By Anil Dhir
(This article was first written in early 2014, just before the big change in the governors happened)
The Constitution of India mandates that any Indian citizen over 35 can be made a Governor. Article 163 of the Constitution further says that “there shall be a Council of Ministers with the Chief Minister at the head to aid and advice the Governor in the discharge of his functions…”
If we examine the recent appointments and the present incumbent Governors in the different States in light of this Article of the Constitution, serious questions arise regarding their role and importance. The Governors position is one where political judgments often need to be made. This important constitutional post has become the resting place of have been yes men who are close to the ruling dispensation. Burdensome and ailing political leaders and politicians who have to be abandoned for their inefficiencies, are bid good riddance and appointed as Governors. Such political games in the selection and appointment of Governors have sadly become the order of the day, across the entire spectrum of political parties.
This indeed is a very unhealthy trend. It compels the incumbent to remain beholden to the political party that has favored his selection for the coveted post. In such circumstances, it appears doubtful as to how a Governor can display impartiality and fairness in discharging his duties. The rising trend of Chief Ministers who are complaining about the Governor’s office in the state is an indicator of the offshoot of this misuse. The increasingly fraught relationship between governors and chief ministers can upset the fine balance of power in India’s federal structure. Governors are appointed directly by the President. The president in turn, according to the Constitution, acts on the advice of the council of ministers headed by the Prime minister. In effect, therefore, governors are appointed by the central government.
Governorship should not be considered as an extension of party politics. Misuse of the institution of the Governor has created a deep suspicion and distrust in the federal structure and affected centre-state relationships. The framers of the Constitution were quite conscious of the possibility of Centre-State conflicts, so the powers and jurisdiction of each have been carefully defined and demarcated. It has been provided for that the state governments have to comply with the laws enacted by Parliament. The Governor is there to watch the interests of the Centre. His job is to check arbitrariness of the council of ministers and administrative machinery of the state.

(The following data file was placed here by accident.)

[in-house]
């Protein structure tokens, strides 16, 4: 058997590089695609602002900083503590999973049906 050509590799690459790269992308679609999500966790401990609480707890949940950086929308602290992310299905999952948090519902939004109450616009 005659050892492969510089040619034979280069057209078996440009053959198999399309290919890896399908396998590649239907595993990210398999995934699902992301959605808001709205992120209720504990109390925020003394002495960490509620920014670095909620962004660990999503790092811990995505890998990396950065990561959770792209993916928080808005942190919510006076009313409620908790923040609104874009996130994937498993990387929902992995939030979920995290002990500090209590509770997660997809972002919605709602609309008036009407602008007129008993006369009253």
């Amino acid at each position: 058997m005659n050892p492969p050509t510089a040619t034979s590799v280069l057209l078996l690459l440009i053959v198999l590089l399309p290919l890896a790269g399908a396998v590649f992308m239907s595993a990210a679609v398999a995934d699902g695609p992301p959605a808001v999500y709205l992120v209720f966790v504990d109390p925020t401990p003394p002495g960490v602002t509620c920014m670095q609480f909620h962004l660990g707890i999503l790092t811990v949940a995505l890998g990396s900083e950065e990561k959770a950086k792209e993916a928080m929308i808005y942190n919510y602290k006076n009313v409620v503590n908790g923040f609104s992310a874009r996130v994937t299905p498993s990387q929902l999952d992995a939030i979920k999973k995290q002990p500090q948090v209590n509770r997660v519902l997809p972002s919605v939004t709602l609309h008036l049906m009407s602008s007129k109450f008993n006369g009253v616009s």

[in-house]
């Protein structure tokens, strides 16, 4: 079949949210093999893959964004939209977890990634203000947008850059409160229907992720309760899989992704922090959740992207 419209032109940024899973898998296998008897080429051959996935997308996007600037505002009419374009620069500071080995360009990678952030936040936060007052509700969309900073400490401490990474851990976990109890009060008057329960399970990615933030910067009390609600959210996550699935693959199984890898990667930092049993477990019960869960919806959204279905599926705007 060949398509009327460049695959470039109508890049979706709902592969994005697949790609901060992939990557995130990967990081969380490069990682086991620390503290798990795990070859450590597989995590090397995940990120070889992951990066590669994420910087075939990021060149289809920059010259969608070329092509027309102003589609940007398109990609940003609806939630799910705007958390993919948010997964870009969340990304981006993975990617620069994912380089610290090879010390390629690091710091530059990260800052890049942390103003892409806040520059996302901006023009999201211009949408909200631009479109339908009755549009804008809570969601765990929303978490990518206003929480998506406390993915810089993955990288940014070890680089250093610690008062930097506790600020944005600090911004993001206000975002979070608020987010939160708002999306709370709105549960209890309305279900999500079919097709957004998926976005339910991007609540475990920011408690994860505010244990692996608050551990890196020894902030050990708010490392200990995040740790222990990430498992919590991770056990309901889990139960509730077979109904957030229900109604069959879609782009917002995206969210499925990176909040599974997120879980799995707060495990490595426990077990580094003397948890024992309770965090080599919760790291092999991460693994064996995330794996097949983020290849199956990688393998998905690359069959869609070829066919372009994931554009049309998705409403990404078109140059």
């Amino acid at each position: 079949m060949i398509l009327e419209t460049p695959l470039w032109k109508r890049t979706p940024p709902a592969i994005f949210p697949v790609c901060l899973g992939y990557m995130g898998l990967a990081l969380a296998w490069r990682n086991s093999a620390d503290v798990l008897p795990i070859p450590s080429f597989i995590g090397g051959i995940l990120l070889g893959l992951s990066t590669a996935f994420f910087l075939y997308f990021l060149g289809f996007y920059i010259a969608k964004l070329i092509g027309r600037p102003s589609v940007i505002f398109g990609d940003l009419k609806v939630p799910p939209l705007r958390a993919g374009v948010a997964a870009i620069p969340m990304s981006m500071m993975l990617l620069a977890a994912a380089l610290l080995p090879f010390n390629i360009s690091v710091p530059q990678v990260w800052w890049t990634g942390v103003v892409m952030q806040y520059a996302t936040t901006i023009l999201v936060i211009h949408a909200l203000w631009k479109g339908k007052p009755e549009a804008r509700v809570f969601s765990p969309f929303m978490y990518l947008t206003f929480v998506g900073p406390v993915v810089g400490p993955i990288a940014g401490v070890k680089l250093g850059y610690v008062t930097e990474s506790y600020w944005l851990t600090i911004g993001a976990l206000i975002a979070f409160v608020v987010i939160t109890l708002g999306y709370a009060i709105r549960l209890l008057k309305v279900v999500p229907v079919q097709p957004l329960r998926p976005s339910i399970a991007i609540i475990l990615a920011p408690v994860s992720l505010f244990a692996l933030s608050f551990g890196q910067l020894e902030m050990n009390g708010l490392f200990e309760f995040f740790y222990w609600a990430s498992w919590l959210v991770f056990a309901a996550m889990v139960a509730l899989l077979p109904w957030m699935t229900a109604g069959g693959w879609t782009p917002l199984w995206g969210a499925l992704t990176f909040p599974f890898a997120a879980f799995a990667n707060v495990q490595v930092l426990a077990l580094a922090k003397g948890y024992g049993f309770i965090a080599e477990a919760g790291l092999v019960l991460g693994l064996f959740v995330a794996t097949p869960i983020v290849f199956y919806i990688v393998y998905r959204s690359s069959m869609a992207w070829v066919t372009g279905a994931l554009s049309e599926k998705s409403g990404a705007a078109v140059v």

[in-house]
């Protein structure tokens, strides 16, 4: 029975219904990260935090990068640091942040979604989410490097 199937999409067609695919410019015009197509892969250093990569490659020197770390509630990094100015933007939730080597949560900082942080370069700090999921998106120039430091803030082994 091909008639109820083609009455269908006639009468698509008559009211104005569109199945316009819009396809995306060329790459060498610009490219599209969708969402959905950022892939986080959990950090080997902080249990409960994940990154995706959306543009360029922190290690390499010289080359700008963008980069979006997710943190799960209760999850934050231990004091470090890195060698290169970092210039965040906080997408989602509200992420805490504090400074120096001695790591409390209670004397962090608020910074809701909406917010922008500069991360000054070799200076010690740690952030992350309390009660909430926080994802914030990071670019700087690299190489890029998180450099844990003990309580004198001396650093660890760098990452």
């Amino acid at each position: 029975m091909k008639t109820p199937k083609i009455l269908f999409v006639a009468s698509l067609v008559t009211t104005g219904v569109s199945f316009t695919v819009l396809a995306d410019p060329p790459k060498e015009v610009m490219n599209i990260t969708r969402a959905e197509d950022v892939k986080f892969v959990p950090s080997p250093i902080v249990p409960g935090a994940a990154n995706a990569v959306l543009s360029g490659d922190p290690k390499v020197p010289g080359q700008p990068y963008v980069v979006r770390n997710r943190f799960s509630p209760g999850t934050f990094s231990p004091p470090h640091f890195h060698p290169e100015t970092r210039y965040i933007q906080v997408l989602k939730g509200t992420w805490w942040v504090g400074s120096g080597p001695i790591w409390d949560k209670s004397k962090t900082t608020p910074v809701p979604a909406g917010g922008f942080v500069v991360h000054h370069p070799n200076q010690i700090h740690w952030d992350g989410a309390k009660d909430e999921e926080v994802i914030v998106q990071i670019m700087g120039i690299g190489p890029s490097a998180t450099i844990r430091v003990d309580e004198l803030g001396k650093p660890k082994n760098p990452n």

In their colonial hangover, the framers of the Indian constitution invented the role of state governor to act as a conduit between the ceremonial head of state (the president) and the chief minister of each state. As the president’s eyes and ears in the country’s diverse and far-flung states, governors at first played a useful role. They were mostly apolitical. Presidents of the caliber of Rajendra Prasad and S Radhakrishnan ensured that the young fissiparous democracy of India was kept glued together by not only the checks and balances written into the Constitution, but the wisdom of its apolitical presidents and governors.
The decline in standards began during Indira Gandhi’s prime ministership when the office of president was regularly misused. In June 1975, President Fakhruddin Ali Ahmed, instead of opposing the prime minister’s advice to proclaim the draconian Emergency, rubber-stamped it. As politics became more partisan, so did presidents and governors. The rot percolated down from the top.
How do we fix what is now a systemic problem? The solution lies in the rules framed to appoint governors. An amendment to articles 155 and 158 of the Constitution should mandate that a governor must not have held political office for at least five years before being appointed and be barred from holding public office permanently after demitting his gubernatorial post. This single amendment will transform the quality of interaction between elected chief ministers and selected governors.